After a fitful sleep, I cooked the last of my supplies before packing up and hitting the trail. The fatigue from yesterday still hung over me like a swarm of hungry gnats. The rays of sunlight peeked from behind a bank of cumulus. If I hurried to the ridge I just might get some long sought-after vistas. Biei-fuji’s curvy cone rose majestically to my right, but I skipped the summit in favor of the craggy spires of neighboring Mt. Biei. I crawled up the crumbling slopes, losing one step with each two taken in a futile duel with gravity. Clouds began rising from the valley below, threatening to steal my cherished views. I pushed myself harder than ever, clambering up the last few meters until topping out on the shores of a gargantuan ocean of mist.
Dropping my kit, I stood, mouth gaped wide, as nature put on her spellbinding performance. Mt. Tokachi pierced above the clouds like a lean-to placed gently among a softly sculpted field of snow. A deep gorge of hissing and steaming plumes of volcanic gas intermingled with the rapidly rising fog bank, two angelic figures engaged in a choreographed ballroom dance as I stood on the sidelines taking notes. Turning ninety degrees, the entire Daisetsuzan range that occupied my time for the last 5 days stretched out unabated, proof of my interminable drive to persevere through it all. Despite the rain, fog, wind and long distances, my trek had finally reached a point of unwavering bliss; even though I was stripped of panoramic views on both Mt. Asahi and Mt. Tomuraushi, the scenery spread out before me more than made up for it: I was bit by the hiking bug in a major way, the implications of which would alter the course of my tenure in life.
Dreadfully, the clouds soon caught up with me, swallowing me in its entirety as I started on the long slither across the boundless scree fields of Tokachi. Although only 30 minutes as the crow flies, the journey took the rest of the morning, as poor visibility and even poorer footing reduced my pace to an infant’s crawl. By the time I had reached the summit I had lost all drive to continue. I needed nourishment and fast, but what edibles could possibly remain after such a long journey? I released the pack to investigate, pulling out my food bag to find a package of dried miso soup, a few grains of powdered milk, and a half-filled container of angel hair pasta. It was a meal fit for Bear Grylls, but I’d need some fire. As I reached in to pull out the stove, my hand came across a small hard lump wrapped in plastic. An elderly hiker had handed me a couple of pieces of candy on the climb up Tomuraushi, and here they were staring out at me. Hmm, miso-and-milk pasta, or apple candy?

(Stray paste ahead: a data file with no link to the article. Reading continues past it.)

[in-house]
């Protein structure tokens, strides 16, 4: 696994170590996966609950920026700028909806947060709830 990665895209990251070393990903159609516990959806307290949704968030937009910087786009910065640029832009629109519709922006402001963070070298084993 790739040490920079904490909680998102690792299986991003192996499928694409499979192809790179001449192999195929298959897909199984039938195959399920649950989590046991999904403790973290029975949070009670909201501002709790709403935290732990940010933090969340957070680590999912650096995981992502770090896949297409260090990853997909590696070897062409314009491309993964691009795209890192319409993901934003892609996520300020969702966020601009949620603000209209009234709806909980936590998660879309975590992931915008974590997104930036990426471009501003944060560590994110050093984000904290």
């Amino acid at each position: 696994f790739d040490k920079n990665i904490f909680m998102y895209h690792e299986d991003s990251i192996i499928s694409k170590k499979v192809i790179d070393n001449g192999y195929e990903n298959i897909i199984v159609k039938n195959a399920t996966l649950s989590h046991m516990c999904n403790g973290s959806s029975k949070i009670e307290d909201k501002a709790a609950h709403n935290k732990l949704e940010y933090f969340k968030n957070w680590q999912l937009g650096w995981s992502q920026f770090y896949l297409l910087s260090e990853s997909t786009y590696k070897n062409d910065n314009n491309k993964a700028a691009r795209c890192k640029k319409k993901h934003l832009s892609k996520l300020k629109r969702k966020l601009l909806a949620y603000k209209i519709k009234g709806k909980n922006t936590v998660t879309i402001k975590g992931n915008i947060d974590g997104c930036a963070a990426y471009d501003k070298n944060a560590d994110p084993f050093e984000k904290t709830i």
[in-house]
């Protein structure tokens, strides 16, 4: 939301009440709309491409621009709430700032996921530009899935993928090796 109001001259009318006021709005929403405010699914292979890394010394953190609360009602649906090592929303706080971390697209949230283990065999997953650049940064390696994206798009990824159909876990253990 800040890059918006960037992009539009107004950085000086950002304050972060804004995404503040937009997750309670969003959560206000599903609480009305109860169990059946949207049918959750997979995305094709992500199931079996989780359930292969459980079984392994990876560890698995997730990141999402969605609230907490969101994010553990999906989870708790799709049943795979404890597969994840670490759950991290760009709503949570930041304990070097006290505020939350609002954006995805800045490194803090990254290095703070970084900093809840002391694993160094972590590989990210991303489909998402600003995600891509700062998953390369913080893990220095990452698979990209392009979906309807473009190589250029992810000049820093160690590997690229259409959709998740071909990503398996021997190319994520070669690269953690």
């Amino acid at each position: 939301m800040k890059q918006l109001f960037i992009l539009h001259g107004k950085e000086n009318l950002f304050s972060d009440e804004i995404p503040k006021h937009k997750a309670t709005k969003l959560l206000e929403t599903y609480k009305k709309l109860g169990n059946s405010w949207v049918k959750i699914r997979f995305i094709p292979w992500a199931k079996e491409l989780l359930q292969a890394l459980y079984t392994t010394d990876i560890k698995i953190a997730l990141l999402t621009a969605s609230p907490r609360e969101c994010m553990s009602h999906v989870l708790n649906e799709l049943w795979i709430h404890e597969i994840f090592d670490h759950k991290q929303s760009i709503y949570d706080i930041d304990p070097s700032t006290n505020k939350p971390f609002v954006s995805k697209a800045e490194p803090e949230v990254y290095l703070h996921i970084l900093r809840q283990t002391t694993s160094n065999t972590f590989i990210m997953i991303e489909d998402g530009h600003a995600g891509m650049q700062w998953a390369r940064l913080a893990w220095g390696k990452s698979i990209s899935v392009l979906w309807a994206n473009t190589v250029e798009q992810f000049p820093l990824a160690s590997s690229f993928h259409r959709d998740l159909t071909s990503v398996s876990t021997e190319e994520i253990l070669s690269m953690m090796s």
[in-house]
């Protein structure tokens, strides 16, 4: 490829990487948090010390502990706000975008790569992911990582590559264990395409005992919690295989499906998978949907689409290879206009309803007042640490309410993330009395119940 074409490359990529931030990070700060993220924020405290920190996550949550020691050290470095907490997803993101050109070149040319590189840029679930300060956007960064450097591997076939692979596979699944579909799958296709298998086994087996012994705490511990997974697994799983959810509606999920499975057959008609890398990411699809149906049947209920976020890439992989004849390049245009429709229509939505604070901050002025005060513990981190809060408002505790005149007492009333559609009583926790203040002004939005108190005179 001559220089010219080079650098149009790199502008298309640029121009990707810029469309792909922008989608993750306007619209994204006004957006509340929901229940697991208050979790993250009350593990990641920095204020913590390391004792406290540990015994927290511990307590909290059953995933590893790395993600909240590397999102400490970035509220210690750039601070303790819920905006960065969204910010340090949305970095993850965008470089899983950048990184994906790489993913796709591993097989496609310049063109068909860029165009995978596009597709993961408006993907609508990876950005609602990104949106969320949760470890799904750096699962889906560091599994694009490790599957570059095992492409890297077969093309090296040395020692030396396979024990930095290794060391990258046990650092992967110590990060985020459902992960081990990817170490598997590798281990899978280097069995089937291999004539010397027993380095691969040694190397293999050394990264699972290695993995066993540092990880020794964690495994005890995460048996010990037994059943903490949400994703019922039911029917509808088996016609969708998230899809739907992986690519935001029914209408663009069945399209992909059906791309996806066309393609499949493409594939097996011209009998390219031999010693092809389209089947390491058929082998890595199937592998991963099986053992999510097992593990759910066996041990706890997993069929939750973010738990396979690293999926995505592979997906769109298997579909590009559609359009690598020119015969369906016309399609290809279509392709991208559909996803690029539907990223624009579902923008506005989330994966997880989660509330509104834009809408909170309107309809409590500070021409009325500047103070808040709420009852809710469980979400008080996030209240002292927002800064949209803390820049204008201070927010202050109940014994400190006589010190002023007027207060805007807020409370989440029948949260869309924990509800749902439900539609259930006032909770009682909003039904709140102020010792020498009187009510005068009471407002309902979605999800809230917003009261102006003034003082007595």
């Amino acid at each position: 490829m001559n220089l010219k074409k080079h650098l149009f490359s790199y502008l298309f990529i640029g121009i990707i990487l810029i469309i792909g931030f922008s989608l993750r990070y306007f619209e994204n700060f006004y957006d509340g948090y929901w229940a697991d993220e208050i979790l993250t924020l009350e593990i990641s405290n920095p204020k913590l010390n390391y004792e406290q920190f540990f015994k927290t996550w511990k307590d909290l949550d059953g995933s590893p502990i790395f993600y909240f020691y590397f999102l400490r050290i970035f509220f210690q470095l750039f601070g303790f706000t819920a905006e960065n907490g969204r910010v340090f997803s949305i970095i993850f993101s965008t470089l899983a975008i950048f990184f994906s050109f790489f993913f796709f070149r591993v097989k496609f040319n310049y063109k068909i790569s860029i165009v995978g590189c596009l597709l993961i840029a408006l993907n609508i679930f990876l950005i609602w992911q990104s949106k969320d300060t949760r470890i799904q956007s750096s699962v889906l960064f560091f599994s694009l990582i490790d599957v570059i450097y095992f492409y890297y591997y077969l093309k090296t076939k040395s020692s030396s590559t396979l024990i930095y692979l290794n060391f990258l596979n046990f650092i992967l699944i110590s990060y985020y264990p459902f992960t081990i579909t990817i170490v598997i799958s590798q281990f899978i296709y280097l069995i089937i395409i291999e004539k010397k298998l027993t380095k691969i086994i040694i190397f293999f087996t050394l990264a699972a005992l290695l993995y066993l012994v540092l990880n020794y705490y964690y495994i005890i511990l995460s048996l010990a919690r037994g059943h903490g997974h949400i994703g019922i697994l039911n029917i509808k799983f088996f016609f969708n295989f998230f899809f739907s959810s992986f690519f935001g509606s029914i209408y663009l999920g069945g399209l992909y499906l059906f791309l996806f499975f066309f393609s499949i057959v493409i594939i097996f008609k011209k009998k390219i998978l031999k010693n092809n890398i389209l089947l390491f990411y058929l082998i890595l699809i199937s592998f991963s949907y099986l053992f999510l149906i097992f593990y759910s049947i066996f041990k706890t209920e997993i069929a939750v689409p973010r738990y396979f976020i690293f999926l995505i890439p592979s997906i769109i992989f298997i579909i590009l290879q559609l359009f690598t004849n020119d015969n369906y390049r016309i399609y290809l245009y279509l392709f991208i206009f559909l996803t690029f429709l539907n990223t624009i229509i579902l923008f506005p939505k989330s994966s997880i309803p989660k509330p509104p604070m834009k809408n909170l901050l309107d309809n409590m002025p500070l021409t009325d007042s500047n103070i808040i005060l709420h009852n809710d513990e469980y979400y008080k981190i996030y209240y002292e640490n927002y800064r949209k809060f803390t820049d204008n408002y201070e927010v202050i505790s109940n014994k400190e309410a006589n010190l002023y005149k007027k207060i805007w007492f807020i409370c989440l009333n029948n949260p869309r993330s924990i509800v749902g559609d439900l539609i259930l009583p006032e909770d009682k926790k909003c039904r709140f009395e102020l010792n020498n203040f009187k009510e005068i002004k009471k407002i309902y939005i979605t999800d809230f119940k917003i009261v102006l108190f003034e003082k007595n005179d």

I put away my gear, sucking hard on the candy to try to squeeze every last morsel of energy from the sugar-packed coating. It wasn’t much but it gave me enough of a push to reach the junction for the hot spring. Mt. Furano, like Biei-fuji earlier in the day, would have to saved for another day. I worked my way through the accelerating winds and dense forest of cloud, reaching the top of a maze of stairs leading down through crumbling tufts of pumice. Hundreds upon hundreds of stairs stood between me and a hot bath, but the pressure of a relentless descent started to take hold, and my right knee let out screams of pain with each successive jolt. I had done the entire trek without a pair of trekking poles and I was starting to pay it. Once the path flattened out I was in a pirate’s limp, reaching the hot spring in time to refuel the body with both grub for the stomach and muddy sulfuric grub for the muscles.
Next on the agenda was a ride back to civilization, but first I had something else on my mind. I stuck out my thumb, and the driver gawked at my destination: “Fukiage? But you just had a hot spring!” The driver dropped me off a few kilometers down the road to the bath entrance, a 10-minute jaunt down a narrow mountain path. Fukiage gained fame in the 80s TV drama Kita no Kunikara, and the twin outdoor baths set in a thick forest of natural vegetation are a sight to behold. I stripped, soaking my spent body in the therapeutic waters. Unfortunately my peaceful soak was cut short by a group of camera-wielding Chinese tourists, who came to rubberneck at Japan’s endemic culture of grown men marinating naked in the great outdoors.
Once back out at the main road, I caught another ride a few more kilometers to a campsite, where I had planned to pitch my tent but got distracted by a brand-new hot spring accommodation called Hakuginso that had just opened. Not only was it affordable, but there was a kitchen that guests could use to cook meals, and the maze of outdoor baths in the garden made it a no-brainer. I settled into my room just in time to watch the rain fall in heavy sheets. Thus I had ended my trip in preciously the same way I had begun: in a sparkling new guesthouse in the company of Hokkaido’s ill-fated weather.